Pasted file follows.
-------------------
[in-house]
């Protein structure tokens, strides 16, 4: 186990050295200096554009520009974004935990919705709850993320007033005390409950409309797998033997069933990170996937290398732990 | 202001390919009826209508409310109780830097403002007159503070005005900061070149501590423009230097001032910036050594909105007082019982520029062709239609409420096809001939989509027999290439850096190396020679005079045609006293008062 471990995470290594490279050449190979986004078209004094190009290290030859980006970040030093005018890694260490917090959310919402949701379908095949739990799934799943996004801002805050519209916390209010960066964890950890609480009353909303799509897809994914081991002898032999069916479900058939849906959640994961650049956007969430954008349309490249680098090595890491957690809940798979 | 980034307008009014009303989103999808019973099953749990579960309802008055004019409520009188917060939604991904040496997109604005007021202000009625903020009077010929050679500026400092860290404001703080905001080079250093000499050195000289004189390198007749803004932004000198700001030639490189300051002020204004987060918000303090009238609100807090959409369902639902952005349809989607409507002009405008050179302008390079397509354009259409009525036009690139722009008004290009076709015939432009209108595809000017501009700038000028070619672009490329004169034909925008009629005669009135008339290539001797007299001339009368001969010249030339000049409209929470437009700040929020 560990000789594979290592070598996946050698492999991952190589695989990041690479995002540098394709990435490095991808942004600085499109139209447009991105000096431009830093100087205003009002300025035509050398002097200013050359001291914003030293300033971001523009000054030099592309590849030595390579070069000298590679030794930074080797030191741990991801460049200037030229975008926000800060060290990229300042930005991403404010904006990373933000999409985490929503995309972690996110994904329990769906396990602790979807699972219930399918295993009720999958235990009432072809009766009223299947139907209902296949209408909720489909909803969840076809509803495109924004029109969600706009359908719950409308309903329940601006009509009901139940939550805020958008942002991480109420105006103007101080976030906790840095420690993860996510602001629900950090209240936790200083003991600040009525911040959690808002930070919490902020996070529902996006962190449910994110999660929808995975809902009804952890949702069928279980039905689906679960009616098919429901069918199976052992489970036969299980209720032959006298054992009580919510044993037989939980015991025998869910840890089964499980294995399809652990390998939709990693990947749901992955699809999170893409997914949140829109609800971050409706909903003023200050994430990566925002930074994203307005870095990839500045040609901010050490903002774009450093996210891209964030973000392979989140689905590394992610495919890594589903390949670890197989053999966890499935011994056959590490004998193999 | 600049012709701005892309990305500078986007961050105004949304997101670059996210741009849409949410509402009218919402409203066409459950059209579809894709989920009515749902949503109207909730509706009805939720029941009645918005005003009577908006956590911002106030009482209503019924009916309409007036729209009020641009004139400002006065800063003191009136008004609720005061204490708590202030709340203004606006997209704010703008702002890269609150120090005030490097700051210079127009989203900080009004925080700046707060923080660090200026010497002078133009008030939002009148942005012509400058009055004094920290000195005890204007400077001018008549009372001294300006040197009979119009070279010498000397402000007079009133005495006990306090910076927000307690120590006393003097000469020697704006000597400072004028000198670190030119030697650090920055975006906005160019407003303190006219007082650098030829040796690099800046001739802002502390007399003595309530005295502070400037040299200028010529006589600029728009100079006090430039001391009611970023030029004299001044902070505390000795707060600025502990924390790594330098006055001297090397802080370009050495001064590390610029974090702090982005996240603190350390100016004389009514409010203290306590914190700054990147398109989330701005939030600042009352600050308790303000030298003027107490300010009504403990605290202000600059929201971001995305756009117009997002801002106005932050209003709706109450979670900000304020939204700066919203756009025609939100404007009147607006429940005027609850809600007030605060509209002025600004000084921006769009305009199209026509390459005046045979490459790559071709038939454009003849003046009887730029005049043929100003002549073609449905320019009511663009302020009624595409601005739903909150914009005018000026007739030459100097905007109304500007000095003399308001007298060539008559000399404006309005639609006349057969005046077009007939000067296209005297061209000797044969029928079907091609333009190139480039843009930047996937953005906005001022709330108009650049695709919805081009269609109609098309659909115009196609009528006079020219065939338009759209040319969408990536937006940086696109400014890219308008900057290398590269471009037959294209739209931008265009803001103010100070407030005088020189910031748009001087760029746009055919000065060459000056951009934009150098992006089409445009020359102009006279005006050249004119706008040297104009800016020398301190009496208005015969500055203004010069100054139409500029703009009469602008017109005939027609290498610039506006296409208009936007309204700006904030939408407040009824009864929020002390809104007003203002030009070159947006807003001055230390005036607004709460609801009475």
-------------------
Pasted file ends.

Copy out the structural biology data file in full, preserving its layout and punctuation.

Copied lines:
[in-house]
């Protein structure tokens, strides 16, 4: 186990050295200096554009520009974004935990919705709850993320007033005390409950409309797998033997069933990170996937290398732990 | 202001390919009826209508409310109780830097403002007159503070005005900061070149501590423009230097001032910036050594909105007082019982520029062709239609409420096809001939989509027999290439850096190396020679005079045609006293008062 471990995470290594490279050449190979986004078209004094190009290290030859980006970040030093005018890694260490917090959310919402949701379908095949739990799934799943996004801002805050519209916390209010960066964890950890609480009353909303799509897809994914081991002898032999069916479900058939849906959640994961650049956007969430954008349309490249680098090595890491957690809940798979 | 980034307008009014009303989103999808019973099953749990579960309802008055004019409520009188917060939604991904040496997109604005007021202000009625903020009077010929050679500026400092860290404001703080905001080079250093000499050195000289004189390198007749803004932004000198700001030639490189300051002020204004987060918000303090009238609100807090959409369902639902952005349809989607409507002009405008050179302008390079397509354009259409009525036009690139722009008004290009076709015939432009209108595809000017501009700038000028070619672009490329004169034909925008009629005669009135008339290539001797007299001339009368001969010249030339000049409209929470437009700040929020 560990000789594979290592070598996946050698492999991952190589695989990041690479995002540098394709990435490095991808942004600085499109139209447009991105000096431009830093100087205003009002300025035509050398002097200013050359001291914003030293300033971001523009000054030099592309590849030595390579070069000298590679030794930074080797030191741990991801460049200037030229975008926000800060060290990229300042930005991403404010904006990373933000999409985490929503995309972690996110994904329990769906396990602790979807699972219930399918295993009720999958235990009432072809009766009223299947139907209902296949209408909720489909909803969840076809509803495109924004029109969600706009359908719950409308309903329940601006009509009901139940939550805020958008942002991480109420105006103007101080976030906790840095420690993860996510602001629900950090209240936790200083003991600040009525911040959690808002930070919490902020996070529902996006962190449910994110999660929808995975809902009804952890949702069928279980039905689906679960009616098919429901069918199976052992489970036969299980209720032959006298054992009580919510044993037989939980015991025998869910840890089964499980294995399809652990390998939709990693990947749901992955699809999170893409997914949140829109609800971050409706909903003023200050994430990566925002930074994203307005870095990839500045040609901010050490903002774009450093996210891209964030973000392979989140689905590394992610495919890594589903390949670890197989053999966890499935011994056959590490004998193999 | 600049012709701005892309990305500078986007961050105004949304997101670059996210741009849409949410509402009218919402409203066409459950059209579809894709989920009515749902949503109207909730509706009805939720029941009645918005005003009577908006956590911002106030009482209503019924009916309409007036729209009020641009004139400002006065800063003191009136008004609720005061204490708590202030709340203004606006997209704010703008702002890269609150120090005030490097700051210079127009989203900080009004925080700046707060923080660090200026010497002078133009008030939002009148942005012509400058009055004094920290000195005890204007400077001018008549009372001294300006040197009979119009070279010498000397402000007079009133005495006990306090910076927000307690120590006393003097000469020697704006000597400072004028000198670190030119030697650090920055975006906005160019407003303190006219007082650098030829040796690099800046001739802002502390007399003595309530005295502070400037040299200028010529006589600029728009100079006090430039001391009611970023030029004299001044902070505390000795707060600025502990924390790594330098006055001297090397802080370009050495001064590390610029974090702090982005996240603190350390100016004389009514409010203290306590914190700054990147398109989330701005939030600042009352600050308790303000030298003027107490300010009504403990605290202000600059929201971001995305756009117009997002801002106005932050209003709706109450979670900000304020939204700066919203756009025609939100404007009147607006429940005027609850809600007030605060509209002025600004000084921006769009305009199209026509390459005046045979490459790559071709038939454009003849003046009887730029005049043929100003002549073609449905320019009511663009302020009624595409601005739903909150914009005018000026007739030459100097905007109304500007000095003399308001007298060539008559000399404006309005639609006349057969005046077009007939000067296209005297061209000797044969029928079907091609333009190139480039843009930047996937953005906005001022709330108009650049695709919805081009269609109609098309659909115009196609009528006079020219065939338009759209040319969408990536937006940086696109400014890219308008900057290398590269471009037959294209739209931008265009803001103010100070407030005088020189910031748009001087760029746009055919000065060459000056951009934009150098992006089409445009020359102009006279005006050249004119706008040297104009800016020398301190009496208005015969500055203004010069100054139409500029703009009469602008017109005939027609290498610039506006296409208009936007309204700006904030939408407040009824009864929020002390809104007003203002030009070159947006807003001055230390005036607004709460609801009475």